STATES CHRONICLE – Canadian scientists were surprised by a breathtaking discovery which left them all speechless. An oil sands mine was hiding the fossils of a dinosaur which surprised scientists with its incredible state of preservation. The creature was almost intact, and looked as if it escaped from a Steven Spielberg movie.
The perfectly preserved nodosaur
Scientists identified the creature as a nodosaur. These dinosaurs were herbivores, moved on four legs, and kept predators away with the help of their armored skin covered in spikes. This fossil is around 110 million years old, but it looks strikingly different from other dinosaur remnants. The bones are not visible, as the skin of the nodosaur encased them and preserved the creature in an almost flawless state.
This fossil measures over 18 feet and will soon exhibited at the Royal Tyrrell Museum of Paleontology from Alberta, Canada. Experts say this is the oldest specimen ever found around Alberta, as well as the armored dinosaur in the most intact state in the entire world.
The discovery was a lucky accident
The nodosaur was discovered accidentally, during a series of excavations in an oil sands mine in 2011. Scientists could immediately identify the value of this discovery, so they started the preparations for a more thorough analysis. After six years, they managed to reconstruct it and get it ready for the exhibition.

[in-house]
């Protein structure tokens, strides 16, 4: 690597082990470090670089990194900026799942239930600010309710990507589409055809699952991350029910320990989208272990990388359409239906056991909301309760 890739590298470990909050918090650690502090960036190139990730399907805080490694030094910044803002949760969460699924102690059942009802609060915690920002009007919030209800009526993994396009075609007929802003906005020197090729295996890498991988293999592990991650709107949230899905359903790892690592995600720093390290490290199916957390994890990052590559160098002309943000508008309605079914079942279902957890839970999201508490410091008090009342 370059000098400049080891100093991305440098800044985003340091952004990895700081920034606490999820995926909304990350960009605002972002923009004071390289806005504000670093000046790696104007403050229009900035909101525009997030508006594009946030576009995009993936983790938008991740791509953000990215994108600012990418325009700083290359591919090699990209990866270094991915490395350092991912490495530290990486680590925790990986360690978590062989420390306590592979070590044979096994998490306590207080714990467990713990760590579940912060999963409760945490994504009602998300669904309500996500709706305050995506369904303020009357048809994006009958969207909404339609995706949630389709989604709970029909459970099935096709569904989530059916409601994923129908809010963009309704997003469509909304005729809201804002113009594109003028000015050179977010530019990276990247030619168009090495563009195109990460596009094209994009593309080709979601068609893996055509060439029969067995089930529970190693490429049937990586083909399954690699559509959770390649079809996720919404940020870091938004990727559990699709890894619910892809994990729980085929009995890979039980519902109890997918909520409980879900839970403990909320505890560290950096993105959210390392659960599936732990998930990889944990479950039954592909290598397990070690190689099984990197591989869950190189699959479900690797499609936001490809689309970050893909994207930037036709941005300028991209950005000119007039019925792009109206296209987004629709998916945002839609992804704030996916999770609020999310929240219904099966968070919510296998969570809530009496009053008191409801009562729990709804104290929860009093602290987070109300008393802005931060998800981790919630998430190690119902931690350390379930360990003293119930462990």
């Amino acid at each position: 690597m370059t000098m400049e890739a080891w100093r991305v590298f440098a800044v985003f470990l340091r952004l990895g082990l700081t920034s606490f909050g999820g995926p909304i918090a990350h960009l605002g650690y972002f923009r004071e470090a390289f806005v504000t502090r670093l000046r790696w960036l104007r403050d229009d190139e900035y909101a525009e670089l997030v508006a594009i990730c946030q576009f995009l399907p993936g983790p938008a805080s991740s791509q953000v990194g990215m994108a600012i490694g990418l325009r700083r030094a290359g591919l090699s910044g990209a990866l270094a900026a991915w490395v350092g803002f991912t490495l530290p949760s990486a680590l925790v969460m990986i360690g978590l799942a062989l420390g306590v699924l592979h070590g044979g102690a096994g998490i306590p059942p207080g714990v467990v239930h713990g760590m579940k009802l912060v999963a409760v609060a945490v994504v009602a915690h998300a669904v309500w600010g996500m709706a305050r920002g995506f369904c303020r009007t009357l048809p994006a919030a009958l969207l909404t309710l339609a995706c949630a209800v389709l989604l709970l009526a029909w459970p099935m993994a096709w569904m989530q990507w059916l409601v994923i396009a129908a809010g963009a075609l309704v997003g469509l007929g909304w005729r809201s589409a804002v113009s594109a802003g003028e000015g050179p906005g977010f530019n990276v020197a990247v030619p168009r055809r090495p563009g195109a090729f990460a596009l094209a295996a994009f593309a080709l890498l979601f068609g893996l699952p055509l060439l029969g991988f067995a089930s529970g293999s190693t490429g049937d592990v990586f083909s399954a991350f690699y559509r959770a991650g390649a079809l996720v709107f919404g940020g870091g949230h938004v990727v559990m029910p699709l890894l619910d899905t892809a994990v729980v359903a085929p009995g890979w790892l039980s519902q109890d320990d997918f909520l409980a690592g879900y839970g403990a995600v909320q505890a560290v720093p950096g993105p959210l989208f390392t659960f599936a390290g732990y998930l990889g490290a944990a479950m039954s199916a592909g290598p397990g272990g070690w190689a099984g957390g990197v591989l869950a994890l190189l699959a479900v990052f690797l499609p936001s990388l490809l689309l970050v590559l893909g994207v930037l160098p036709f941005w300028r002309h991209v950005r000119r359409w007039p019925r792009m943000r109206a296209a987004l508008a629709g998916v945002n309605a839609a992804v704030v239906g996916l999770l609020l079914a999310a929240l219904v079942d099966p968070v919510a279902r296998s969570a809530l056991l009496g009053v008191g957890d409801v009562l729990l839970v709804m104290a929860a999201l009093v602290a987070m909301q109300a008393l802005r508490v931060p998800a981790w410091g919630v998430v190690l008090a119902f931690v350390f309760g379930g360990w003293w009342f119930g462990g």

They suspect that floodwater might have taken the dinosaur and carried it away on the sea, where it sank to the bottom. There, minerals started gathering over its tank-like coat, which prevented it from decomposing and helped with its preservation. Right now, the nodosaur weighs 2,500 pounds, which is close to the weight it had while it was still alive.
The scientists from the museum want to continue the study of the nodosaur, so they started a partnership with National Geographic Society to continue the analyses. The exhibit has already opened for the public, so all who are interested can go and see the amazing fossils.
Image Source: Wikimedia Commons